Publication Date


Document Type


First Advisor

Calvo, Ana M.

Degree Name

M.S. (Master of Science)

Legacy Department

Department of Biological Sciences


The fungus Aspergillus fumigatus is an opportunistic human pathogen capable of causing

a life-threatening systemic lung infection known as invasive aspergillosis among immune compromised

patients. This group includes individuals infected with HIV, people with hematological

malignancies, solid organ transplant patients, persons with genetic immunodeficiency and cancer

patient undergoing chemotherapy. Due to the medical relevance of this organism, it is imperative

to discover novel genetic elements to design antifungal drugs against A. fumigatus dissemination,

virulence and survival during human infection. Previously, the putative arginine methyltransferase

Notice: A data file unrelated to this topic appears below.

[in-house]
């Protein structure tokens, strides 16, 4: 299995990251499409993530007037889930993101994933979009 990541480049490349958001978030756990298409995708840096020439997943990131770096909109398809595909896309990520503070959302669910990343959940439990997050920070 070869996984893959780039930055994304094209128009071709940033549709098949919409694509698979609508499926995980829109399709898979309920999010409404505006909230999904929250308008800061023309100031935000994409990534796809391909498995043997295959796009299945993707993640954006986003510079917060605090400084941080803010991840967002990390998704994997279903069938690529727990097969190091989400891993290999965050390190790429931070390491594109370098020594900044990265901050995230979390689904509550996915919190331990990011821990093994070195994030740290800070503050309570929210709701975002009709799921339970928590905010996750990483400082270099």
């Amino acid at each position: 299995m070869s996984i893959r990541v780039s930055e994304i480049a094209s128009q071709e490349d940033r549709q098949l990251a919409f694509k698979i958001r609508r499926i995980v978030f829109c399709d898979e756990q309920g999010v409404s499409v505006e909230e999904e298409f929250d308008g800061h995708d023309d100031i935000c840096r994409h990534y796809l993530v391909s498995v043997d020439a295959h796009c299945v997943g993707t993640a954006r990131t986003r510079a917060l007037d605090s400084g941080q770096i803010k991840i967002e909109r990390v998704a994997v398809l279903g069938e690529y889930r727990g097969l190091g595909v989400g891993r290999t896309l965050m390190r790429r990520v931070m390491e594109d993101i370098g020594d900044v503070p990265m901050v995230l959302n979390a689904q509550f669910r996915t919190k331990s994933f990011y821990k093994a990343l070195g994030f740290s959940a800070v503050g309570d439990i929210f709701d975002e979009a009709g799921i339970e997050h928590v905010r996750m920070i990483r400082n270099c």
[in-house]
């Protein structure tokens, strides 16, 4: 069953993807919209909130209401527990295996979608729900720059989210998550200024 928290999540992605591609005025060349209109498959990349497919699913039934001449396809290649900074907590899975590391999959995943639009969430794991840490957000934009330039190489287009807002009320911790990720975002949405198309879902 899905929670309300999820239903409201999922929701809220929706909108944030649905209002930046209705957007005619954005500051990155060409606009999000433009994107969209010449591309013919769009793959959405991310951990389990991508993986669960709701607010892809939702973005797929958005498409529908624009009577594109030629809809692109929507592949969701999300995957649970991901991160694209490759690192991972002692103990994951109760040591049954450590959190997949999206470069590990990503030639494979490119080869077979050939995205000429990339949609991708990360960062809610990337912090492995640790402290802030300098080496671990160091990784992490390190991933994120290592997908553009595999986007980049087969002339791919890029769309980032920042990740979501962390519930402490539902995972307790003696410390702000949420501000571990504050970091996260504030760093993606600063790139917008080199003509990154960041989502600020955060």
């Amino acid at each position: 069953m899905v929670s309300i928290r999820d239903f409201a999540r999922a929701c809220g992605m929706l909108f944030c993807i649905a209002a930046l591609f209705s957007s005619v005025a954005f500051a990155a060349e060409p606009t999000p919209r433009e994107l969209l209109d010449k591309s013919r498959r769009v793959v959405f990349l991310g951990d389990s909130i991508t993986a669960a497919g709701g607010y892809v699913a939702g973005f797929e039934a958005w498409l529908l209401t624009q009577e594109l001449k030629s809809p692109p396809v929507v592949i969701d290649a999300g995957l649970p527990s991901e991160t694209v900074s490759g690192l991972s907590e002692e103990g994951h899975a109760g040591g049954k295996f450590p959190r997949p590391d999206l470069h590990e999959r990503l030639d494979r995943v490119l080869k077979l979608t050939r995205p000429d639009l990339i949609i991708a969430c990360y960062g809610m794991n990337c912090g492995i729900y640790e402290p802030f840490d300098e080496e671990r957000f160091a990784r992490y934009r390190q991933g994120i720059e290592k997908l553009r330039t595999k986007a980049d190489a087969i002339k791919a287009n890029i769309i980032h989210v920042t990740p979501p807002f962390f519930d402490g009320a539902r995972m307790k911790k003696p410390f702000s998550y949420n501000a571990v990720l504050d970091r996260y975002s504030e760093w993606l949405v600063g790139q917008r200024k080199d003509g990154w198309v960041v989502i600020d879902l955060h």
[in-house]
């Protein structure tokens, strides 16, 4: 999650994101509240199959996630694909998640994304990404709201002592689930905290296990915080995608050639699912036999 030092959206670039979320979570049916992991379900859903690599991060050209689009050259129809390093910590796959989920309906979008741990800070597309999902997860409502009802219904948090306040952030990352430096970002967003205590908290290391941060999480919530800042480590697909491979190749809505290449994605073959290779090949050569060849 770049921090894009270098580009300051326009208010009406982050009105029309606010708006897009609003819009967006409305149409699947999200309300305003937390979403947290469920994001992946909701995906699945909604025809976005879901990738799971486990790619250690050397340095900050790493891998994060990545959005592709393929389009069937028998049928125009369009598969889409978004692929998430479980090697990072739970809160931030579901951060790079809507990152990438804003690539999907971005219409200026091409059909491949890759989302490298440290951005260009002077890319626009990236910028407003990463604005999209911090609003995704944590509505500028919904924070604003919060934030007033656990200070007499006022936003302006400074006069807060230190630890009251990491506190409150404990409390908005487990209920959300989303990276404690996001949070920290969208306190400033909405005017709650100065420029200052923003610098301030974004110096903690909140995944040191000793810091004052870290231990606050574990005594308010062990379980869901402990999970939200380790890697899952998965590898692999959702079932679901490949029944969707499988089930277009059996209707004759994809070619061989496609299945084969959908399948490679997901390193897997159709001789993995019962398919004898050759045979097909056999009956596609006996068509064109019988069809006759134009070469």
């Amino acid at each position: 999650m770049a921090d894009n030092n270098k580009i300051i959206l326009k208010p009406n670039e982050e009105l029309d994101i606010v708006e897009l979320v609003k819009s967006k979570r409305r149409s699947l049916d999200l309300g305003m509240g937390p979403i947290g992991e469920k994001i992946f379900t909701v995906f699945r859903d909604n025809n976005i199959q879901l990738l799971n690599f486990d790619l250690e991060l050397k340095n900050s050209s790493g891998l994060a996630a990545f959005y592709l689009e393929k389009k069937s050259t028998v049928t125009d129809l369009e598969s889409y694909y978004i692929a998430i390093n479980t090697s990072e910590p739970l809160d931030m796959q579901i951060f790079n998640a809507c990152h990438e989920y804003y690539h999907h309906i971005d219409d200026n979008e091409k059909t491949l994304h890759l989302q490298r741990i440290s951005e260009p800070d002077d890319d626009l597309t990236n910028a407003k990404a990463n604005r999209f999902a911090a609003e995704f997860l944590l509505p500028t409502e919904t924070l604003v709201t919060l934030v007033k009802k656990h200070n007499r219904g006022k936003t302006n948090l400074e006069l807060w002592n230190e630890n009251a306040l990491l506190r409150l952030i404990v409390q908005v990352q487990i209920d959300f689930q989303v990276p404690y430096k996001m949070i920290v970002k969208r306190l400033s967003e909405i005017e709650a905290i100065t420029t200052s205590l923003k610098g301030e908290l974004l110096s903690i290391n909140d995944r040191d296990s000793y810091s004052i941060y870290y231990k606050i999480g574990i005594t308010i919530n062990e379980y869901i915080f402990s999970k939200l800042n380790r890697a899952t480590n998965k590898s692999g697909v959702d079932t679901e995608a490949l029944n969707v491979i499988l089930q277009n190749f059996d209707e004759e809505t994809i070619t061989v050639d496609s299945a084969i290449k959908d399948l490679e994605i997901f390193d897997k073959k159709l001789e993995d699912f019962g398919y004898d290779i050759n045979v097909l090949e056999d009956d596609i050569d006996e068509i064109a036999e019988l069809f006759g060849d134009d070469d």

gene rmtA was characterized in the model organism Aspergillus nidulans and the opportunistic

plant pathogen Aspergillus flavus, where it was shown to regulate several cellular processes

including morphological development and secondary metabolism. In this study, we characterized

the rmtA gene in A. fumigatus. Our results showed that rmtA influences vegetative growth and

conidiation of this medically important fungus. Deletion and over-expression of rmtA caused

slight reduction in vegetative growth compared to the wild-type strain. Moreover, rmtA is dispensable

during protease production and cell wall stress with SDS. Similarly, assessment of pathogenicity

done in Galleria mellonella resulted in reduced virulence in over-expression strain compared

to wild type. However, we found that rmtA is not involved in environmental stresses like

temperature, pH and osmotic.


56 pages




Northern Illinois University

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